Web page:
Beliefnet
Mark D. Roberts

Part 6 of series: Missional and Formational?
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If you read through the Gospels looking for connections between formational and missional, you’ll discover plenty of them. In today’s post I’ll cite and comment on one pregnant example. Consider this passage from the Gospel of Mark:

35   In the morning, while it was still very dark, he got up and went out to a deserted place, and there he prayed.  36 And Simon and his companions hunted for him.  37 When they found him, they said to him, “Everyone is searching for you.”  38 He answered, “Let us go on to the neighboring towns, so that I may proclaim the message there also; for that is what I came out to do.”  39 And he went throughout Galilee, proclaiming the message in their synagogues and casting out demons. (Mark 1:35-39)

First of all, note that Jesus got up very early, went to a place of solitude, and spent ample time in prayer. When Peter told him that “everyone” was searching for him, we might have expected Jesus to be thrilled that his ministry was becoming popular. But instead of responding to his adoring audience, Jesus decided instead to move on to “neighboring towns” so as to proclaim the good news of the kingdom of God.
In the flow of this short episode, it seems as if Jesus’ unexpected decision to spurn popularity in favor of fulfilling his true mission was connected with his extended time in prayerful solitude. Though we’re not told the content of his conversation with his Heavenly Father, the narrative suggests that this allowed him to discern his next steps in his mission.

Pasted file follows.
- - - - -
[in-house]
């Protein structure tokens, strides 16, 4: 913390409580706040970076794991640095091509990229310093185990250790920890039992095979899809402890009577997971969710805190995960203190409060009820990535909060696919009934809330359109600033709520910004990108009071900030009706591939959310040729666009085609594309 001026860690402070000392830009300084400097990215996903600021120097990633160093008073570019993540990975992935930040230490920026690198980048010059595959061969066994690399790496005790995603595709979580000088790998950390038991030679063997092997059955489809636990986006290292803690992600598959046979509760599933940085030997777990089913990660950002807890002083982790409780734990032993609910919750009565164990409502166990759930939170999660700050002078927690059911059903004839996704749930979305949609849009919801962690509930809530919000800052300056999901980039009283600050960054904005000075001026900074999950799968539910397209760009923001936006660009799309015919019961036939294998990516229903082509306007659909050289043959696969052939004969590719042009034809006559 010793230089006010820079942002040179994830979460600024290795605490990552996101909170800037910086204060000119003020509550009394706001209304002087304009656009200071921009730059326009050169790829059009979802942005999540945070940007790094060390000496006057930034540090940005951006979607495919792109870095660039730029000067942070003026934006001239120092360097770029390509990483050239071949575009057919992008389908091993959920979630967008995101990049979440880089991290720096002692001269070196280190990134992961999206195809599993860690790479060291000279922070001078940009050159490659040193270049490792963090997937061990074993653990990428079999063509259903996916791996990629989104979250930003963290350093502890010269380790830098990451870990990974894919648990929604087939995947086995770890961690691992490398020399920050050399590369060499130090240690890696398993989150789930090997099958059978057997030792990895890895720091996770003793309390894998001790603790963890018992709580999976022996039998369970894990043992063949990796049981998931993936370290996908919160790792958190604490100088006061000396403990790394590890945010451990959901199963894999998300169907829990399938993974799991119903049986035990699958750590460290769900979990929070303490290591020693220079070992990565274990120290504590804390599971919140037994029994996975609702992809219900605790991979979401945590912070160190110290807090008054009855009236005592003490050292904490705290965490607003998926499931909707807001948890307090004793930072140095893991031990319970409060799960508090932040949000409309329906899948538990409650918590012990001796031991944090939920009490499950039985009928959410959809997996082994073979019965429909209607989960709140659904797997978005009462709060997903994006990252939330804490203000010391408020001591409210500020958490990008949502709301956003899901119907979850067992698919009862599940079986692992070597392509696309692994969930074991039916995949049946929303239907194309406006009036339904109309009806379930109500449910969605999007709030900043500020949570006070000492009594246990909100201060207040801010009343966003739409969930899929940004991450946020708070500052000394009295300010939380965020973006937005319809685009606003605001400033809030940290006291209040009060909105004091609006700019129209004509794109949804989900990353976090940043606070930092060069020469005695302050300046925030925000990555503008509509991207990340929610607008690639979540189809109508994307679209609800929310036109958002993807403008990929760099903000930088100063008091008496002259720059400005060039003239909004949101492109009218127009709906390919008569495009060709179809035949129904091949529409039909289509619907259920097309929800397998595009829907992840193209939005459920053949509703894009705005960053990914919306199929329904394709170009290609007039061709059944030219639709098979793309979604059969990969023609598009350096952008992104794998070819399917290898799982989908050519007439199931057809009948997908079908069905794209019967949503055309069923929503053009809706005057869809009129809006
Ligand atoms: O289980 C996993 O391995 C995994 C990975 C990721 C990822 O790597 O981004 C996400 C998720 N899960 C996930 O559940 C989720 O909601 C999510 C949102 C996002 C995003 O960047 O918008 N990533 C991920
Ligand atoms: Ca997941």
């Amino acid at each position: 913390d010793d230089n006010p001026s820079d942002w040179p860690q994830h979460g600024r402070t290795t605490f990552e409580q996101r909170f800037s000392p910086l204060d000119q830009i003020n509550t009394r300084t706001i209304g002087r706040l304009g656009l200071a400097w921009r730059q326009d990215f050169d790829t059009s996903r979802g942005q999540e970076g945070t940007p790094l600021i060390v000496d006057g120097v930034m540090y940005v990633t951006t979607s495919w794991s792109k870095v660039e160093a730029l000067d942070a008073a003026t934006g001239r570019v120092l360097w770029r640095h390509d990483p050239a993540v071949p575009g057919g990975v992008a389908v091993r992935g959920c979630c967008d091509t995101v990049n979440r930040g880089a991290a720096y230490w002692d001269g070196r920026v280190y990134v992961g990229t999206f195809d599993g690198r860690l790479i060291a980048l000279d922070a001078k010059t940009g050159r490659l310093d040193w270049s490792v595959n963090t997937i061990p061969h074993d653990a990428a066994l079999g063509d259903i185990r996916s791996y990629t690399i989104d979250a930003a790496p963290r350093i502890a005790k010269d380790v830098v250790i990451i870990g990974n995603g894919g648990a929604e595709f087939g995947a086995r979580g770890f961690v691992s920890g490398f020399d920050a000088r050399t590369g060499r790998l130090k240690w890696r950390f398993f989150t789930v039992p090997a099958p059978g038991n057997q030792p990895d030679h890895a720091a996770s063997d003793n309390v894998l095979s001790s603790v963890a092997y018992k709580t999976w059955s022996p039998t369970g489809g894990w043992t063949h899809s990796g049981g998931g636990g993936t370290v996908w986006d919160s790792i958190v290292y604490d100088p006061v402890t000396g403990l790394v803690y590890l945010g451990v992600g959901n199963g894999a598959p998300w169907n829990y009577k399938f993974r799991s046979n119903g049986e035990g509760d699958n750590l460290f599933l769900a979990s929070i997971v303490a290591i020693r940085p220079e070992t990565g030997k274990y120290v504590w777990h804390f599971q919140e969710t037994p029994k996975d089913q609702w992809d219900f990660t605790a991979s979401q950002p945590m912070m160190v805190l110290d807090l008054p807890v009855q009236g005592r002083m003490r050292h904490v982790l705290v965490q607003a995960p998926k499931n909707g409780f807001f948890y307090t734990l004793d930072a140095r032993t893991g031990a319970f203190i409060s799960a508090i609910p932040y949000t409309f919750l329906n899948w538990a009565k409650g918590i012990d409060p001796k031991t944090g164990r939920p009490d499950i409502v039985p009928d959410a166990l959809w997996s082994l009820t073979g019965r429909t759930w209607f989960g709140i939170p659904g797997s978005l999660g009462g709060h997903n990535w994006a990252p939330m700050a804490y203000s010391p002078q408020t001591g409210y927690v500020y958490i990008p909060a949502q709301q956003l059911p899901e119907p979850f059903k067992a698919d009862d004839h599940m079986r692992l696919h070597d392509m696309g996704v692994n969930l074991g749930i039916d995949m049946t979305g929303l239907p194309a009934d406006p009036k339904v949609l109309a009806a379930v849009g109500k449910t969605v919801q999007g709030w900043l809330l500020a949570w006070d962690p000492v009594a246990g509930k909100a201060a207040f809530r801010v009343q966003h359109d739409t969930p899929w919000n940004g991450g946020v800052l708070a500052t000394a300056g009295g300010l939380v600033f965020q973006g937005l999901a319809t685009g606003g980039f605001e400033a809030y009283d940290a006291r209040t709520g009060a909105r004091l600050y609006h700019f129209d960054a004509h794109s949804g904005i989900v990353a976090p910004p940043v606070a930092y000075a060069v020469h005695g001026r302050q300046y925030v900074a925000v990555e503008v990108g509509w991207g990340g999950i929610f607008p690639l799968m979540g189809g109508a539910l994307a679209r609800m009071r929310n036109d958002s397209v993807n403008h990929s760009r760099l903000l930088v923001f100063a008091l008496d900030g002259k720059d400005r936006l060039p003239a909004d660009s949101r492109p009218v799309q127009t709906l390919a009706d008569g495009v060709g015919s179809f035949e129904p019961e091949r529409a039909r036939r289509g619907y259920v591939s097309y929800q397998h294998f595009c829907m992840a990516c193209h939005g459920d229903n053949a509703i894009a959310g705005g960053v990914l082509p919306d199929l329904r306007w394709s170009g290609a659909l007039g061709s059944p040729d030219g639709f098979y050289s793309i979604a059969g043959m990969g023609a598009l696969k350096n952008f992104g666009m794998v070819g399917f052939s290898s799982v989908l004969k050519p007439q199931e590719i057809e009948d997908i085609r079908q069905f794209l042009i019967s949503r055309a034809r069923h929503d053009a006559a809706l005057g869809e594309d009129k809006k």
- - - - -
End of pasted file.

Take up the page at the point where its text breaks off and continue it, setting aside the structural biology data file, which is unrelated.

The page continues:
As a pastor, I have often thought about this passage from Mark’s Gospel. One of the greatest dangers for pastors and other Christian leaders is popularity. The more popular we become, the more we are tempted to play to the crowds. To more people like us, the more we can become drunk on the elixir of human approval, and therefore less likely to discern God’s direction for our lives and ministries. One way to avoid this trap, it seems to me, is to imitate Jesus’ example of extended time in solitude and prayer. I know many pastors and Christian leaders who do this on a regular basis. But I also know how hard it is to maintain this discipline, especially when the demands of ministry and family cry out for attention. In fact, the more popular you become in some area of ministry, the more difficult it will be for you to find time to get alone with God.
When I was Senior Pastor of Irvine Presbyterian Church, I found extended time of conversation with God to be absolutely essential to my leadership, my personal well-being, and my family life. I was blessed to live only about twenty minutes from a three-mile stretch of secluded beach. For many years, I tried to spend at least an hour at least once a week walking along the beach and praying. I can’t tell you how many times I began these ambling prayer sessions by telling God that I wanted him to do something, only to discover that my initial requests were not consistent with God’s will for me or my ministry. As I prayed, the Spirit of God was forming and reforming my own spirit, helping me to desire the things of God and to discern what those things were. (Photo: My favorite prayer spot in Southern California, the beach of Crystal Cove State Park.)
I don’t think that what I’ve just described is only for pastors and other “official” Christian leaders. All of us need to find times and places where we can be alone with God for long enough to bear our souls so we can begin to listen. If Jesus needed to do this, how much more do we need the same!

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